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Tools and scripts for TREC CAsT Y3

Code to create trecweb files from the MARCO, KILT, and WaPo collections can be found in the src/main/python directory. During the trecweb creation process, each document in a collection is chunked into smaller passages.

Each document has an ID, url, title, and body. You can refer to to learn more about the Document ID format used for CAsT. Passage ID is based on the position (zero-indexed) of a passage within a document.

Below is an example of the trecweb format that will be generated for MARCO after running the code:

<TITLE>What is a Crystal?</TITLE>
<passage id=0>
What is a Crystal?by International Gem Society“Crystal 1” by Brenda Clarke. Licensed under CC By 2.0. What comes to mind when you think of crystals? Many people might visualize beautiful, mineral objects with smooth faces in regular geometric patterns. Others might imagine elegant glassware. For gemologists, the scientific definition of a crystal goes right to the atomic level. A crystal is a solid whose atoms are arranged in a “highly ordered” repeating pattern. These patterns are called crystal systems. If a mineral has its atoms arranged in one of them, then that mineral is a crystal. Crystal Systems There are seven crystal systems: isometric, tetragonal, orthorhombic, monoclinic, triclinic, hexagonal, and trigonal. Each is distinguished by the geometric parameters of its unit cell, the arrangement of atoms repeated throughout the solid to form the crystal object we can see and feel. For example, an isometric or cubic crystal has a cube as its unit cell.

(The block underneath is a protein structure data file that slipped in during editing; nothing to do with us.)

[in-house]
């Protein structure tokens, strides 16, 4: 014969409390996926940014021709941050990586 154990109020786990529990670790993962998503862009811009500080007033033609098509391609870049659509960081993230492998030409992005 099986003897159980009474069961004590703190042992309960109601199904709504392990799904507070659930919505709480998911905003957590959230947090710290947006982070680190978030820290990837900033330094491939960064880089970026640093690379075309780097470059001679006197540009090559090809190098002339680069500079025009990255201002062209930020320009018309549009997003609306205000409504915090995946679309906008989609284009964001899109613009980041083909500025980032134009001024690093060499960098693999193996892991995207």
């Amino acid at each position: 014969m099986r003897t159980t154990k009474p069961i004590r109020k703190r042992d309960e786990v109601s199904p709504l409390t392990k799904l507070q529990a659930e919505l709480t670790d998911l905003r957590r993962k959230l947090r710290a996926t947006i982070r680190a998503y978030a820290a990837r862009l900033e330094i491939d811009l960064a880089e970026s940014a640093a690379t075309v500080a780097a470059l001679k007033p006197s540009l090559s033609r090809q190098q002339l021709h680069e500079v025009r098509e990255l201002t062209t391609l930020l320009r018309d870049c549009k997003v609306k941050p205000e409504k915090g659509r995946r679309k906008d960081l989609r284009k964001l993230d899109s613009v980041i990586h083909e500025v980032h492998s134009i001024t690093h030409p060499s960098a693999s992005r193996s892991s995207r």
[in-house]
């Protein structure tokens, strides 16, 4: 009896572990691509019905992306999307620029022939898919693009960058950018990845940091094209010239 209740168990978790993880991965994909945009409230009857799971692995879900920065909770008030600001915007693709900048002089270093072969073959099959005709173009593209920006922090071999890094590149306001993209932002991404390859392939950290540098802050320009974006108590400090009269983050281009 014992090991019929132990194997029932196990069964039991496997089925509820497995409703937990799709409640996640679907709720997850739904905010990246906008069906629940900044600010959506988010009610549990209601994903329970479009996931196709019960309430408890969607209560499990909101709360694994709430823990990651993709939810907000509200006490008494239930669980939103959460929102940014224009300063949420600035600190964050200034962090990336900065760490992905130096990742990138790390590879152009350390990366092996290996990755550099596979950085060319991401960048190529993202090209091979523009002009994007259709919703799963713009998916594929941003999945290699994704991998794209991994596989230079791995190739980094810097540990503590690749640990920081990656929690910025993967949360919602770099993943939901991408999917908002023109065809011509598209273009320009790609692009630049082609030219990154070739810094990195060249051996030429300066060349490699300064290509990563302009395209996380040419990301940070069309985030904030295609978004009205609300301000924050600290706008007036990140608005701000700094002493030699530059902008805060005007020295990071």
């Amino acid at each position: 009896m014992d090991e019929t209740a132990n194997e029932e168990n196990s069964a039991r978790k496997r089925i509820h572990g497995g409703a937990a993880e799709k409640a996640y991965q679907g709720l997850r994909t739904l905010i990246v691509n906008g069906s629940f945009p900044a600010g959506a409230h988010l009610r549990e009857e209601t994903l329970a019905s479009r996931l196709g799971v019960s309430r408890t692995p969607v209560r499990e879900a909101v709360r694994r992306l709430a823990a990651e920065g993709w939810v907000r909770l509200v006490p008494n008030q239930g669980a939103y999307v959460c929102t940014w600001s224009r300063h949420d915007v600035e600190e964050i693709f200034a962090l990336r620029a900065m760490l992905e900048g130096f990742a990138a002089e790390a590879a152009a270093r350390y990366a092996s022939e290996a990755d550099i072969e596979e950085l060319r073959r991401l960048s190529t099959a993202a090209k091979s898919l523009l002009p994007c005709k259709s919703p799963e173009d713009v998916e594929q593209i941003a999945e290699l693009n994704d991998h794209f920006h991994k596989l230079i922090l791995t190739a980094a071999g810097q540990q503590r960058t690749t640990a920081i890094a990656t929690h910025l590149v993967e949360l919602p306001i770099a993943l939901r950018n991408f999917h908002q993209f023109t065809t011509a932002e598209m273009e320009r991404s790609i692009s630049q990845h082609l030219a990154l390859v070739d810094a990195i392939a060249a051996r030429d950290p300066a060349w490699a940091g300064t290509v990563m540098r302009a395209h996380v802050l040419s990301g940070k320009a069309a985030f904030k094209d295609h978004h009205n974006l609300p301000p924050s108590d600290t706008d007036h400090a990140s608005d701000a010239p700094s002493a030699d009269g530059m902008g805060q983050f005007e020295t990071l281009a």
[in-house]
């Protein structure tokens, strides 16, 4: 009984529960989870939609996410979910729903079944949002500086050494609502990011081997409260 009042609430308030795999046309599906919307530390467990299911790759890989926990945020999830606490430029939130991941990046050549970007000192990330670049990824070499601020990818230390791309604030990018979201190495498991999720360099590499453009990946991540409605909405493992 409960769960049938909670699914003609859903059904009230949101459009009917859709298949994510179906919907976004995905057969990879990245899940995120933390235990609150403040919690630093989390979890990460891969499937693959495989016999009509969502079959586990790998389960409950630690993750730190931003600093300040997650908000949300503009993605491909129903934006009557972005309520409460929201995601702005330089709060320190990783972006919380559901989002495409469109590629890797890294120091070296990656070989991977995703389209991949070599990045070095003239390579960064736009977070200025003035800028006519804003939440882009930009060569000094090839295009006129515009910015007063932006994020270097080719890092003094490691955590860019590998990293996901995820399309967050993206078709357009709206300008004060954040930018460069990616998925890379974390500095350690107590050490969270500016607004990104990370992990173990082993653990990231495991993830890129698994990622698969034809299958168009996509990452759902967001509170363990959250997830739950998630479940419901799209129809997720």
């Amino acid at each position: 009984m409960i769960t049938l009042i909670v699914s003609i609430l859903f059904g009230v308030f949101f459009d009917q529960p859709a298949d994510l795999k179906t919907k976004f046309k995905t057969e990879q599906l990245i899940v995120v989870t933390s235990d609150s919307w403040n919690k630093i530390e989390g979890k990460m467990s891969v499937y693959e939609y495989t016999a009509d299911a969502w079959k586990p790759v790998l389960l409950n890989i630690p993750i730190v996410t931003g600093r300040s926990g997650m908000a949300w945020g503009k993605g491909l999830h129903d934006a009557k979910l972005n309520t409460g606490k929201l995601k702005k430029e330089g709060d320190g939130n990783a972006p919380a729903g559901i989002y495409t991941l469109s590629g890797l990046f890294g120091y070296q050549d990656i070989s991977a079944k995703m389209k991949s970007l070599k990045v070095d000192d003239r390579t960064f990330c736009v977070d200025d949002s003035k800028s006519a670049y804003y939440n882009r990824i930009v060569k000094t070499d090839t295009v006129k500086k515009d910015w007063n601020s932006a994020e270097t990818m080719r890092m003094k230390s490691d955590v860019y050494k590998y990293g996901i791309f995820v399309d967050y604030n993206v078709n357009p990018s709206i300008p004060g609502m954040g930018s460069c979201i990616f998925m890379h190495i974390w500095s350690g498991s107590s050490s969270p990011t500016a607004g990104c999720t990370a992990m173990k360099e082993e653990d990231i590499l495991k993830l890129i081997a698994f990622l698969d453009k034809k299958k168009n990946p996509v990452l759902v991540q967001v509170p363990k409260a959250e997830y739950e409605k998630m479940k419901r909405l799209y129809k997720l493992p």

<passage id=1>